Black-on-Black War in Johannesburg
The shocking violence against refugees from Zimbabwe has threatened the very fabric of South African society.
May 20, 2008 - 1:15 am
To many foreigners, Africa is a deep dark continent a million miles away that seldom makes the news for any positive reasons. We are a continent divided by borders that were drawn by colonial powers with no regard for tribal or ethnic boundaries that had been in place since time began. We struggle to shake off the effects of colonization as we attempt to cope with a world that is rapidly changing – no easy feat.
At the southern tip of Africa lies the Republic of South Africa, a country alive with possibility, mineral wealth, a fantastic constitution and people passionate about life. Fourteen years after the first free and fair elections ever to be held in our country, we find ourselves facing a new crisis that is threatening the very fabric of our society. Now you may feel that is a little dramatic or extreme but the violence we are currently witnessing by angry mobs against foreigners fleeing neighboring countries cannot be overstated.
Many white South Africans have lived barricaded behind high walls or in security complexes in mainly white neighborhoods have been labouring under the misconception that this murder, rape, assault, thuggery, robbery and brutality (hiding behind xenophobia) was a million miles away. This weekend’s violence in Central Johannesburg was a huge wakeup call for most. The streets and flat lands of Johannesburg exploded this weekend and violence continued to flare up in townships and informal settlements throughout the region. A pictorial essay of the violence is available here from the Times of South Africa.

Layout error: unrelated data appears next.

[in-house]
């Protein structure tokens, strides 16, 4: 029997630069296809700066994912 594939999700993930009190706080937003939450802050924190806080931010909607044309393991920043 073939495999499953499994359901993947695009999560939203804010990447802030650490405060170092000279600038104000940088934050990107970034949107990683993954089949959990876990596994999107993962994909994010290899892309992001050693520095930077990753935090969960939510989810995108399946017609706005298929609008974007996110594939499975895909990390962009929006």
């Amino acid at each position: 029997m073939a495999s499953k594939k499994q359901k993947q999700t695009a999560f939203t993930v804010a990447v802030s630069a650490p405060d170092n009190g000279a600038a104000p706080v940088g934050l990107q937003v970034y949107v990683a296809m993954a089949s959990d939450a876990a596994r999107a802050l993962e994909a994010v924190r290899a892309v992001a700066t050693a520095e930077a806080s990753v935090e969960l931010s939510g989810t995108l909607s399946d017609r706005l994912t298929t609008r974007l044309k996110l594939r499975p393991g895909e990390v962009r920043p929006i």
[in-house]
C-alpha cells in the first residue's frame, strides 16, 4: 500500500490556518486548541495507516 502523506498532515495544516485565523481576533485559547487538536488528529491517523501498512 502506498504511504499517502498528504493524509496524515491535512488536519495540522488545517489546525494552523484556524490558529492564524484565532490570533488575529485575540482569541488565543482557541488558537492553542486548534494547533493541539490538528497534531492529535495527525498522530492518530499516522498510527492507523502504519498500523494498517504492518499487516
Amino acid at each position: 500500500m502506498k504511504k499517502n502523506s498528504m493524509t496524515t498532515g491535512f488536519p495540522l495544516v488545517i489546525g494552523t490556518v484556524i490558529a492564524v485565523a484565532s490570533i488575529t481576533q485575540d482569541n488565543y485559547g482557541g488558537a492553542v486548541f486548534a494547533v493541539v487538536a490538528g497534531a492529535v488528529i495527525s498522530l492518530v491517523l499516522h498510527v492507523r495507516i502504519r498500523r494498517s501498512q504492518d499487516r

At least 13 people died over the weekend, hundreds were injured and thousands displaced in what has brought back memories of the worst of the violence we South Africans witnessed in the 1970′s and 80′s. The root of the problem? A country simply unable to house, feed and educate its citizens. A country where jobs are scarce, and food prices are spiraling, as they are around the world. Add to this a largely unstable country to our north with the world’s highest inflation rate of over 150 000%, chronic unemployment, political unrest and a population increasingly desperate to cross the border into South Africa to eke out a meager existence doing work that many locals refuse due to the poor wages.
Townships and ‘informal settlements’ (political speak for squatter camps) – already overburdened and filled well beyond capacity have been absorbing these immigrants daily. Crime is rampant inside and outside the settlements and people (both white and black) are angry. Our president, famous for his ‘quiet diplomacy’ has now become so quiet that even when he does speak, few bother to listen. It is not easy to blame a government you voted into power or officials you elected and so people began to look around externally for someone to blame. The immigrants are the easiest target.